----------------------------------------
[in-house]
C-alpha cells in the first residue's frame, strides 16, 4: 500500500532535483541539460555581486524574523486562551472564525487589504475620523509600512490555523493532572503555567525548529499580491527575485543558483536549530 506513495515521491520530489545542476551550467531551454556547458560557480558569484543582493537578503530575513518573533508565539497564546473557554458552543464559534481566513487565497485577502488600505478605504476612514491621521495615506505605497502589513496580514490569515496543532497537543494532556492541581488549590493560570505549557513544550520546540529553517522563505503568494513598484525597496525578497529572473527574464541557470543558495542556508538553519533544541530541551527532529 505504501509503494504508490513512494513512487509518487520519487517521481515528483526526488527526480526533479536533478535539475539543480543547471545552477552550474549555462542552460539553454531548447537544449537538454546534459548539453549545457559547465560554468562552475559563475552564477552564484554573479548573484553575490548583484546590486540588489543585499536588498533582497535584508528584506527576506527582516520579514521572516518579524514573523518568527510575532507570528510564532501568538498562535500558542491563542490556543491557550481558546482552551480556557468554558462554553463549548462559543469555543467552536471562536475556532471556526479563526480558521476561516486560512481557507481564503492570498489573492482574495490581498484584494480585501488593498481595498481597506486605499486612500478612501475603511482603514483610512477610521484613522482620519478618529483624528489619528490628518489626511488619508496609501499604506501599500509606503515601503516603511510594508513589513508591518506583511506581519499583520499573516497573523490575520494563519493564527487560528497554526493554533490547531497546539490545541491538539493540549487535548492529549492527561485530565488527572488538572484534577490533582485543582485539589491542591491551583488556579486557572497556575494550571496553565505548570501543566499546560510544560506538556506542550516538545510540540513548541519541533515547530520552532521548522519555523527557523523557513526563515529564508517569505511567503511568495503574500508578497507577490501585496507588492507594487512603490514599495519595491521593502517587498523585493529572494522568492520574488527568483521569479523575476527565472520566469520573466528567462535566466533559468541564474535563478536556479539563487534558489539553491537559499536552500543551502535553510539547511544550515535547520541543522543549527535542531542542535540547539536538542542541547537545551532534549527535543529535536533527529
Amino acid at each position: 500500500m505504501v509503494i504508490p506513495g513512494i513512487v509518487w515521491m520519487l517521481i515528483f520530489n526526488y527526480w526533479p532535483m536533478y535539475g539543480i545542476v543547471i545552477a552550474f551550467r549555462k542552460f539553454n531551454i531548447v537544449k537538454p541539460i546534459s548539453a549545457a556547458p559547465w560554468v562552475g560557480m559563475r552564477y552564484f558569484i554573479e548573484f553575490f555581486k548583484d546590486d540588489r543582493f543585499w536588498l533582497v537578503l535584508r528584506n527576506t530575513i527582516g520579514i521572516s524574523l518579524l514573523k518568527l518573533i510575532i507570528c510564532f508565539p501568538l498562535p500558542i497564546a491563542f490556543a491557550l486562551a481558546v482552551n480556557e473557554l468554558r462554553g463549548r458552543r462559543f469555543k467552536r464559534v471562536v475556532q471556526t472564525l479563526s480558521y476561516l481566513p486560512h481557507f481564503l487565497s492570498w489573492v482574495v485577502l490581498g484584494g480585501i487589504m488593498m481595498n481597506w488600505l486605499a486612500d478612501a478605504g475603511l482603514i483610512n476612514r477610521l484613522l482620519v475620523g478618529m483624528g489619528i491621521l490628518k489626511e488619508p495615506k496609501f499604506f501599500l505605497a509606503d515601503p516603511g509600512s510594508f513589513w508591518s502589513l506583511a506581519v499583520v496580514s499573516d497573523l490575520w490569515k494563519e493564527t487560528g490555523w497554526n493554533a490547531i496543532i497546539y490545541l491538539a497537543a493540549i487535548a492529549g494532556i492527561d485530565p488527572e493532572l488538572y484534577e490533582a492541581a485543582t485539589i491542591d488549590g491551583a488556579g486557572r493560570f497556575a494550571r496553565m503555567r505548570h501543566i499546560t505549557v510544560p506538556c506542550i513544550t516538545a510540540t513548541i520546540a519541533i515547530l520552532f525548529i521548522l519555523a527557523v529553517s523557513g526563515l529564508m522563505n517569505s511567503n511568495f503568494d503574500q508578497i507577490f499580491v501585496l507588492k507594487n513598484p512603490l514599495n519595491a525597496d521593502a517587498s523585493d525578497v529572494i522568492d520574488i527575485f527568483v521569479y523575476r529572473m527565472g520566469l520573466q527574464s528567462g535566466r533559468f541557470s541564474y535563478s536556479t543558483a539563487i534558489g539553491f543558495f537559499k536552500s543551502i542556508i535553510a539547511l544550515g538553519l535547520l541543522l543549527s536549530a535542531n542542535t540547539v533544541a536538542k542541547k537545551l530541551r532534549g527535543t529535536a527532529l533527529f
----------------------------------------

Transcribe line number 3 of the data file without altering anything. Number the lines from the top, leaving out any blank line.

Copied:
Amino acid at each position: 500500500m505504501v509503494i504508490p506513495g513512494i513512487v509518487w515521491m520519487l517521481i515528483f520530489n526526488y527526480w526533479p532535483m536533478y535539475g539543480i545542476v543547471i545552477a552550474f551550467r549555462k542552460f539553454n531551454i531548447v537544449k537538454p541539460i546534459s548539453a549545457a556547458p559547465w560554468v562552475g560557480m559563475r552564477y552564484f558569484i554573479e548573484f553575490f555581486k548583484d546590486d540588489r543582493f543585499w536588498l533582497v537578503l535584508r528584506n527576506t530575513i527582516g520579514i521572516s524574523l518579524l514573523k518568527l518573533i510575532i507570528c510564532f508565539p501568538l498562535p500558542i497564546a491563542f490556543a491557550l486562551a481558546v482552551n480556557e473557554l468554558r462554553g463549548r458552543r462559543f469555543k467552536r464559534v471562536v475556532q471556526t472564525l479563526s480558521y476561516l481566513p486560512h481557507f481564503l487565497s492570498w489573492v482574495v485577502l490581498g484584494g480585501i487589504m488593498m481595498n481597506w488600505l486605499a486612500d478612501a478605504g475603511l482603514i483610512n476612514r477610521l484613522l482620519v475620523g478618529m483624528g489619528i491621521l490628518k489626511e488619508p495615506k496609501f499604506f501599500l505605497a509606503d515601503p516603511g509600512s510594508f513589513w508591518s502589513l506583511a506581519v499583520v496580514s499573516d497573523l490575520w490569515k494563519e493564527t487560528g490555523w497554526n493554533a490547531i496543532i497546539y490545541l491538539a497537543a493540549i487535548a492529549g494532556i492527561d485530565p488527572e493532572l488538572y484534577e490533582a492541581a485543582t485539589i491542591d488549590g491551583a488556579g486557572r493560570f497556575a494550571r496553565m503555567r505548570h501543566i499546560t505549557v510544560p506538556c506542550i513544550t516538545a510540540t513548541i520546540a519541533i515547530l520552532f525548529i521548522l519555523a527557523v529553517s523557513g526563515l529564508m522563505n517569505s511567503n511568495f503568494d503574500q508578497i507577490f499580491v501585496l507588492k507594487n513598484p512603490l514599495n519595491a525597496d521593502a517587498s523585493d525578497v529572494i522568492d520574488i527575485f527568483v521569479y523575476r529572473m527565472g520566469l520573466q527574464s528567462g535566466r533559468f541557470s541564474y535563478s536556479t543558483a539563487i534558489g539553491f543558495f537559499k536552500s543551502i542556508i535553510a539547511l544550515g538553519l535547520l541543522l543549527s536549530a535542531n542542535t540547539v533544541a536538542k542541547k537545551l530541551r532534549g527535543t529535536a527532529l533527529f